# Absolute Value Theorem for Sequence

Given an alternating sequence.

The Absolute Value Theorem states that: If the limit of the absolute value of the sequence is 0 then the limit of the original sequence is also 0.

However if, the limit of the absolute value of the sequence is not 0 (some value) then there is "no conclusion".

But wouldn't that just imply that the sequence would alternate between this value making the limit DNE and therefore the sequence divergent? Or is this only for all cases where the sequence is in fact alternating.

• Hint: Consider the following sequences: $$a_n=(-1)^n,\qquad b_n=1$$What are $\lim\limits_{n\to\infty}|a_n|$ and $\lim\limits_{n\to\infty}|b_n|$? Do $a_n$ and $b_n$ both converge and diverge together? What can you draw from this example? – Simply Beautiful Art Jun 7 '17 at 1:13
• I guess it would be divergent for alternating sequence cases only then – mathguy Jun 7 '17 at 1:13
• But can you show that it must alternate only given that $\lim\limits_{n\to\infty}|x_n|=1$? Can you show anything given only this much information? – Simply Beautiful Art Jun 7 '17 at 1:15
• So I think you've answered your own question ;) – Simply Beautiful Art Jun 7 '17 at 1:18
• (By the way, you can try writing an answer to your very own question! I'm looking forward to it $\ddot\smile$ ) – Simply Beautiful Art Jun 7 '17 at 1:24

Assume that $$\lim_{n\to+\infty}|x_n |=L>0$$

if, for enough great values of $n$, $x_n$ keeps a constant sign then the sequence $(x_n)$ will converge to $L$ or $-L$.

if its sign changes, it will diverge.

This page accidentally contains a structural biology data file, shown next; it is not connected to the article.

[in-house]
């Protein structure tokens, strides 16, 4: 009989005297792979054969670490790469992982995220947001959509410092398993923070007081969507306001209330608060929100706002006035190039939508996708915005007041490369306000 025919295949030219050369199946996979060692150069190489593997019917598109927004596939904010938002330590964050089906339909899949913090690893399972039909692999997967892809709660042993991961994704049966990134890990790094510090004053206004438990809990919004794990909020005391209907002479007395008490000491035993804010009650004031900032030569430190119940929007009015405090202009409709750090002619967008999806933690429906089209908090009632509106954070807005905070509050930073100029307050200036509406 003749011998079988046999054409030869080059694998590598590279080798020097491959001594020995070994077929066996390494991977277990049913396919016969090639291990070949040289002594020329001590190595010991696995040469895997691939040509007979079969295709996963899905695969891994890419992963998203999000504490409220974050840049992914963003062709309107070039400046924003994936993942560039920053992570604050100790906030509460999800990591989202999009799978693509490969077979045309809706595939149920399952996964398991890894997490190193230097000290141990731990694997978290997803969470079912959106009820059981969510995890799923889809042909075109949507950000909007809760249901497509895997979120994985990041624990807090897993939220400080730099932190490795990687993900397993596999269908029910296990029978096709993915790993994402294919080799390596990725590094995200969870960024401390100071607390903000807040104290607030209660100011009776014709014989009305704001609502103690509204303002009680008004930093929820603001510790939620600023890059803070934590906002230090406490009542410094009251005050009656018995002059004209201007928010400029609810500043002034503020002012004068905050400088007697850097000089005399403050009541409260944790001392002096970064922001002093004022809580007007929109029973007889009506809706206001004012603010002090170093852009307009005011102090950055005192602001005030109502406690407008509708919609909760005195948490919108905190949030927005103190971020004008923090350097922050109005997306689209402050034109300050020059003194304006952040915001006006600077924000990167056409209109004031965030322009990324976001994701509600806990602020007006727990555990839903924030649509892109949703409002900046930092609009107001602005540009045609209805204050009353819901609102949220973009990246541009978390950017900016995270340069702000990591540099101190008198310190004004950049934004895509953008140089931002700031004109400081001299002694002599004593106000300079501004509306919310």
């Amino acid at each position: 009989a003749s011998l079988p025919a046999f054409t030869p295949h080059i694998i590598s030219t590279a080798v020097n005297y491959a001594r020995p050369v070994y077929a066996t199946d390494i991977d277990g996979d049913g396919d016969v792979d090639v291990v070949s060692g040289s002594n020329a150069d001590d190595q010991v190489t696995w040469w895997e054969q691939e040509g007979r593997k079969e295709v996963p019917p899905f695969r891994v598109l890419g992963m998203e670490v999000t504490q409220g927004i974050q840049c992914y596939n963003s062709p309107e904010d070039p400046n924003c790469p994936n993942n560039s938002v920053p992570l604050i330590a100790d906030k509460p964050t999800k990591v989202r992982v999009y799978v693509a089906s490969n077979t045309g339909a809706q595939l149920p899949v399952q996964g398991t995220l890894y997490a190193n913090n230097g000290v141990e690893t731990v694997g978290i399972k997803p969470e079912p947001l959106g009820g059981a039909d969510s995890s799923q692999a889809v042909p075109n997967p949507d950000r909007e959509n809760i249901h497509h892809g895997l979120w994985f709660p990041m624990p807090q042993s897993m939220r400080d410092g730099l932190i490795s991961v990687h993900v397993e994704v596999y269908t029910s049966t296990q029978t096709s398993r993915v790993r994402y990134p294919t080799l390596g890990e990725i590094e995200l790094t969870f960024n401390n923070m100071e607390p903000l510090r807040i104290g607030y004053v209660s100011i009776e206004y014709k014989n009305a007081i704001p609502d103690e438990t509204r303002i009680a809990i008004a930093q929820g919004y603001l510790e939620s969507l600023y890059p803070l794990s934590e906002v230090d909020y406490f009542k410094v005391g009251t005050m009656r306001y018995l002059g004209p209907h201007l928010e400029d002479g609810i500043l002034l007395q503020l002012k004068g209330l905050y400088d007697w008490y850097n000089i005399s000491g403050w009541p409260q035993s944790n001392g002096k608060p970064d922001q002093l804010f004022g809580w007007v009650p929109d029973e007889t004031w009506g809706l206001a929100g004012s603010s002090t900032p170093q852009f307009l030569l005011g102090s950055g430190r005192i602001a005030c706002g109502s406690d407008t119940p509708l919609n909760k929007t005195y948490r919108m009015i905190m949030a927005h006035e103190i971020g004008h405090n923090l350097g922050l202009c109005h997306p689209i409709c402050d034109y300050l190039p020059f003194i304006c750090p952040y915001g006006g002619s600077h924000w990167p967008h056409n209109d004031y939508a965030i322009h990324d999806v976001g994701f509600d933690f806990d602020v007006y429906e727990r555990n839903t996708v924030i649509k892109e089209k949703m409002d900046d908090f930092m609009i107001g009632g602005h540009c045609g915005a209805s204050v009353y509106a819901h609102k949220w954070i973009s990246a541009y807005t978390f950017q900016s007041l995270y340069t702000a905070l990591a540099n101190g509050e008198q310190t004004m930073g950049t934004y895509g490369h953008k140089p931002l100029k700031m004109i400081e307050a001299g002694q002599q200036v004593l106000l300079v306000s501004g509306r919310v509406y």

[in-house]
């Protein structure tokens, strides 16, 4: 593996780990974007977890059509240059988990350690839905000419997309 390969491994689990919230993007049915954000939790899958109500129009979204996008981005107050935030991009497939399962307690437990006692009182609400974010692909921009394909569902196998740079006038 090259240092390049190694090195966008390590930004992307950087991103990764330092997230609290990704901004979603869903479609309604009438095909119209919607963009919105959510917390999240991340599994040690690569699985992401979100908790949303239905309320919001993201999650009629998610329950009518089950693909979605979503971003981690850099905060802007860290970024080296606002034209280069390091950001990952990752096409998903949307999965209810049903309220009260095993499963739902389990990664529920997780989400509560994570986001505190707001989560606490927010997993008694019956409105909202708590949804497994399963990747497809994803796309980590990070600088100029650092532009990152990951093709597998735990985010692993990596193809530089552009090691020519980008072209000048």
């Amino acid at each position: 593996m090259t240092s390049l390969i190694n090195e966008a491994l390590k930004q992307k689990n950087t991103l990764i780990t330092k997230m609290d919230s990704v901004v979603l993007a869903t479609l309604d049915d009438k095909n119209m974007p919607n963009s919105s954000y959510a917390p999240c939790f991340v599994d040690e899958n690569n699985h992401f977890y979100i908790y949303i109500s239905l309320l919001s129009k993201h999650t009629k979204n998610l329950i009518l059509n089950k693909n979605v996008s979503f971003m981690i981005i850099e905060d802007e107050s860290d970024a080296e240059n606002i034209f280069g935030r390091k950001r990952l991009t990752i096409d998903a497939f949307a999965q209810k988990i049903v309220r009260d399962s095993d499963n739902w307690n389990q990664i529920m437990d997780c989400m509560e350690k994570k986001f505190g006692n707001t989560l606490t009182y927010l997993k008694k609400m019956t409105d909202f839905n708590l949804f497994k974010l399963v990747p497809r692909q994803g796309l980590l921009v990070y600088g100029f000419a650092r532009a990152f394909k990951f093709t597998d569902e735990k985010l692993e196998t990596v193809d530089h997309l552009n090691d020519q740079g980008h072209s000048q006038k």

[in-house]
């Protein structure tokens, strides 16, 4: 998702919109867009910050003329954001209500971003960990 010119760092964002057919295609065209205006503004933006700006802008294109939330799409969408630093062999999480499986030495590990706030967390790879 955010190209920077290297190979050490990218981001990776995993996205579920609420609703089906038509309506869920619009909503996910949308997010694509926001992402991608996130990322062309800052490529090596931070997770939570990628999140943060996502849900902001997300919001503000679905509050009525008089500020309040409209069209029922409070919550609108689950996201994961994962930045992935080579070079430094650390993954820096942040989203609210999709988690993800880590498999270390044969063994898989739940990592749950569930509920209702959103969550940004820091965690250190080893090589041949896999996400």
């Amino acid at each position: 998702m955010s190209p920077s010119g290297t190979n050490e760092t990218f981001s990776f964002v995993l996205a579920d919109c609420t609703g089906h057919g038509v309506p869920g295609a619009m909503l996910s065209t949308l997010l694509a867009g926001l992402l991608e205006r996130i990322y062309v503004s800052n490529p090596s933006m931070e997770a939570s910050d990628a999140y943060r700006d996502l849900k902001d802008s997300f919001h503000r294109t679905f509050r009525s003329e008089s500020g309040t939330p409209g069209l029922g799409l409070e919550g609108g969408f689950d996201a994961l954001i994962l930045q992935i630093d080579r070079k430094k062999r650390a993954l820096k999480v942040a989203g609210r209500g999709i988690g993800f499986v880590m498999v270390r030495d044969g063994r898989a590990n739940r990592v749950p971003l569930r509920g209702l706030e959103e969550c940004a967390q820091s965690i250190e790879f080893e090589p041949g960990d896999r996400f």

The resulting limit from using the Absolute Value Theorem must be 0 to show convergence of the original sequence.

The resulting limit can also be a non zero number which, in general means that there is no conclusion.

However, when the resulting limit is a non zero number and the original sequence is an alternating sequence, you can conclude that the sequence will alternate between this non zero number. Making the limit of the original sequence DNE which implies that the sequence is divergent.

• Rather, if there exists some $N>0$ such that $\operatorname{sgn}(x_n)=\operatorname{sgn}(x_N)$ for all $n>N$, then the sequence is convergent, else, it is divergent. – Simply Beautiful Art Jun 7 '17 at 1:46
• @SimplyBeautifulArt This is exactly what i wrote. – hamam_Abdallah Jun 7 '17 at 1:48
• @Salahamam_Fatima :P And I've already upvoted you in sight of that. I mostly wanted to point out that alternating usually implies $(-1)^n$, but such simple sign changes are not what is needed, but rather that the sign changes eventually, or never. – Simply Beautiful Art Jun 7 '17 at 1:54
• @SimplyBeautifulArt I simply thank you. – hamam_Abdallah Jun 7 '17 at 1:56

The continuity of $x \mapsto |x|$ implies that the convergence of $\langle a_j \rangle$ implies the convergence of $\langle |a_j| \rangle$, so taking the contrapositive gives the divergence of $\langle a_j \rangle$.